We had everything settled by the time darkness fell completely. The climbing harnesses had been stuffed into the backpack and the backpack had been strapped to the railing on the side of the platform. With the sleeping bag laid completely open, there was still at least five or six feet of open platform on all sides of us. It felt secure enough.
“I also forgot to mention that tonight is a huge meteor shower.” Jamie and I were on our backs, looking up at the infinite blackness.
“I love shooting stars.” She said softly. Her eyes were wide and I could see her making fake mustaches out of her hair. She had kicked off her shoes and socks and was wiggling her toes in the night air. There was only a sliver of moon, just bright enough that I could see the glow of it on her cheeks.
“It makes me feel small,” Jamie whispered, “I feel like that should bother me, feeling small, but it doesn’t. It’s weird because it’s almost comforting to me. Here I am, this tiny speck of dust, floating around on a larger speck of dust in the middle of infinity.” She wasn’t usually one to enjoy philosophy, but on the rare occasions she spoke like that, her point of view and opinions usually inspired me. She had a beautiful mind. She just didn’t often care to open up and share it like this.
“It makes me feel like it can’t all be an accident. Some people say that we got here through a series of random and fortunate events, that there is no great plan or design. But I just don’t see how that can be. How can mere chance create something like this? Of all the possibilities, of the infinite infinite possibilities, I just can’t believe that people, that you and I or anyone else were put here by accident. I don’t think that life could be an accident.” She spoke softly the whole time. Her voice never raised or quickened. Words seemed to flow forth effortlessly, as if this all were prepared and practiced. She was able to speak without doubt or hesitation, with such certainty that even the greatest cynic might have stopped to listen.
She continued on, weaving words as though spells, playing ideas as though harp strings. She talked about her life, telling me things she never had before, teaching me things even I didn’t know. Jamie didn’t seem to be Jamie for the next while. Instead, she seemed to have become a font of wisdom, ideas, and genius. At least, that is how I saw her. She was able to take a single idea, and examine it from all perspectives. It was as though she held it in her palm, slowly rotating it to peer closer. She made connections that I had never thought of, inspiring me to think even deeper, loving the moment. All the while she lay there, watching the stars, wiggling her toes, and making pretend mustaches out of that long blonde hair. Eventually, she turned silent.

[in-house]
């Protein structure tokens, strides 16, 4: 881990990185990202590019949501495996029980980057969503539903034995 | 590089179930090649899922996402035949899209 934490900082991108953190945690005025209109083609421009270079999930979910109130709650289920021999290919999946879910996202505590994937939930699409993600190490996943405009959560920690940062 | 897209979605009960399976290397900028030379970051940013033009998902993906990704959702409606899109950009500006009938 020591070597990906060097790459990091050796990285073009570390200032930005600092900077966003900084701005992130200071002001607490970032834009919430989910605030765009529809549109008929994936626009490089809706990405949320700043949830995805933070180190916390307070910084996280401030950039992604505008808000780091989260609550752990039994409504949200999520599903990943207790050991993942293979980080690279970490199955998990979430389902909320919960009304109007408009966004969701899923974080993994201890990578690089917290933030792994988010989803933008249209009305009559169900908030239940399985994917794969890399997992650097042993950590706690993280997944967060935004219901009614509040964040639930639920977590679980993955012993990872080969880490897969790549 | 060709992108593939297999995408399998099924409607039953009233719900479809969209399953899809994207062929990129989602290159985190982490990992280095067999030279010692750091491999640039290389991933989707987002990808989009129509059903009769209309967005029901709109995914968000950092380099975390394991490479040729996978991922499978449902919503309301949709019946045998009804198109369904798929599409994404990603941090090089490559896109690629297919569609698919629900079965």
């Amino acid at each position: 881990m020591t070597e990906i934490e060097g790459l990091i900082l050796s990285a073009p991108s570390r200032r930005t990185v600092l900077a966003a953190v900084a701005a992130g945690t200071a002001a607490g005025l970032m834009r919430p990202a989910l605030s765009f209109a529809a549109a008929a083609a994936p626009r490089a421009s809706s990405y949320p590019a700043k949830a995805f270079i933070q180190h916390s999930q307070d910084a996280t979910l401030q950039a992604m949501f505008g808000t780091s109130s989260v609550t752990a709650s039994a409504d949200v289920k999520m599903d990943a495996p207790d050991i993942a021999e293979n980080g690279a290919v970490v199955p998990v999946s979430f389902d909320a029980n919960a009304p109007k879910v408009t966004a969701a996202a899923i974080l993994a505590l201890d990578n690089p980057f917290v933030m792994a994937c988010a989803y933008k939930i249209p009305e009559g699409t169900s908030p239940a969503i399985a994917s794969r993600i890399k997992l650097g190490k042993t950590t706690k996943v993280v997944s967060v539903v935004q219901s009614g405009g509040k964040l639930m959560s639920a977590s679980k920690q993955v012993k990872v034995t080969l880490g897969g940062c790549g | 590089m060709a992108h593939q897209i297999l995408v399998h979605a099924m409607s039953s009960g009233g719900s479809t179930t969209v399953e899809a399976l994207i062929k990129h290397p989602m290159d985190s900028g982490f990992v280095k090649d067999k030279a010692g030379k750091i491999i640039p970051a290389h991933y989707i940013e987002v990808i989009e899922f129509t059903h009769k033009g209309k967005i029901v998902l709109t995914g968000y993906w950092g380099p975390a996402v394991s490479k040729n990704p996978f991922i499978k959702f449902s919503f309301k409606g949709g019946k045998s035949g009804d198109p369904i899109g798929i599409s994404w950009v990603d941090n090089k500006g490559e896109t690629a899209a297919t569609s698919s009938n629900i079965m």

“But what if it is an accident?” I said. My voice was unusually soft. “What if it was all an accident? What if there is no plan, no fate, and no reason for anything? What if there is no beginning or end and we are just insignificant bits of space dust? The idea of it not being an accident just seems so conveniently comforting, almost too convenient.” Jamie was silent after I finished. My heart was beating fast and my mind was alive. I didn’t feel close to being tired.
“So what if it is,” she said eventually, “What difference does it make? Even if it is all an accident. Even if there is no meaning to life at all, it seems like a beautiful accident to me. Here we are, you and I, able to share this with each other. That seems like a beautiful accident to me. Here is this great big world, all the adventure, all the excitement, and all the love that it is filled with. That seems like a beautiful accident to me. Here is this infinitely huge sky, filled with stars that are incomprehensibly far away. If this is all an accident, it is the most beautiful I can imagine.” She paused for a while longer. “I feel that whatever you believe, it doesn’t really matter. Perhaps you believe there is a supreme design and plan, or maybe you believe that life is an accident filled with chaos. It doesn’t matter. We all live in the same world. We all see the same beautiful sights, we are surrounded by it. It is only our perception of it that differs. I choose to believe that such an incredibly beautiful world cannot be an accident.”
I was quiet for a long time. Jamie had, for all intents and purposes, rocked my world. Hers was a perspective I had never thought of before. I, who believed I had thought it through from every angle. I, who believed myself smarter than the world. I realized then, at that moment, laying on the top of a water tower in late August watching a meteor shower, that maybe I was not a genius. Maybe I did not have the world figured out like I had believed. Maybe, just maybe, I was just a cynic; a cynic blinded by the misfortunes I had seen and suffered; a cynic disappointed in a world that had not treated me well.
Jamie took my hand in hers, interlocking her slender fingers within my larger ones. She turned her head to the side and looked at me, still sporting a fake mustache. The sliver of moon was reflected in her eyes just so that I could not really look into them. Her lips were curled into just the slightes
Does it really matter whether or not this world,
Is made from some divine blueprint?
What beauty is lost in either idea?
It doesn't matter if this is an accident.
Excerpt from my book of short stories, Fictional Truth.